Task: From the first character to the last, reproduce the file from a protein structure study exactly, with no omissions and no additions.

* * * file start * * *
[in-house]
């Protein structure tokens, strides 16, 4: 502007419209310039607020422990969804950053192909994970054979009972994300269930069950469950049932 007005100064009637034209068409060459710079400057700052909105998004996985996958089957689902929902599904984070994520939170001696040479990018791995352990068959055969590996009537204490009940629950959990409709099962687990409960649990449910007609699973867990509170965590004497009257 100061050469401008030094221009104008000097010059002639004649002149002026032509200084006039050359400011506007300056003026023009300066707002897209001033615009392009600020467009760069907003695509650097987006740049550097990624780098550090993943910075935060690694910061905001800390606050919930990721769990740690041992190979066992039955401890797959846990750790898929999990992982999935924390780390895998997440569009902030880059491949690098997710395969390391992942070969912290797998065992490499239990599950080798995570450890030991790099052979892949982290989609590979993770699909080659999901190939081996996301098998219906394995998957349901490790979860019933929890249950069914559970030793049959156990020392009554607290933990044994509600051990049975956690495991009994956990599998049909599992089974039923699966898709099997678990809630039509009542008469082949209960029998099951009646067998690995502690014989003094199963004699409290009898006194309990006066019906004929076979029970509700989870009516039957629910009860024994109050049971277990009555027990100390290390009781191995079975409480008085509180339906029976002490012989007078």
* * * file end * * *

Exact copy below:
[in-house]
């Protein structure tokens, strides 16, 4: 502007419209310039607020422990969804950053192909994970054979009972994300269930069950469950049932 007005100064009637034209068409060459710079400057700052909105998004996985996958089957689902929902599904984070994520939170001696040479990018791995352990068959055969590996009537204490009940629950959990409709099962687990409960649990449910007609699973867990509170965590004497009257 100061050469401008030094221009104008000097010059002639004649002149002026032509200084006039050359400011506007300056003026023009300066707002897209001033615009392009600020467009760069907003695509650097987006740049550097990624780098550090993943910075935060690694910061905001800390606050919930990721769990740690041992190979066992039955401890797959846990750790898929999990992982999935924390780390895998997440569009902030880059491949690098997710395969390391992942070969912290797998065992490499239990599950080798995570450890030991790099052979892949982290989609590979993770699909080659999901190939081996996301098998219906394995998957349901490790979860019933929890249950069914559970030793049959156990020392009554607290933990044994509600051990049975956690495991009994956990599998049909599992089974039923699966898709099997678990809630039509009542008469082949209960029998099951009646067998690995502690014989003094199963004699409290009898006194309990006066019906004929076979029970509700989870009516039957629910009860024994109050049971277990009555027990100390290390009781191995079975409480008085509180339906029976002490012989007078």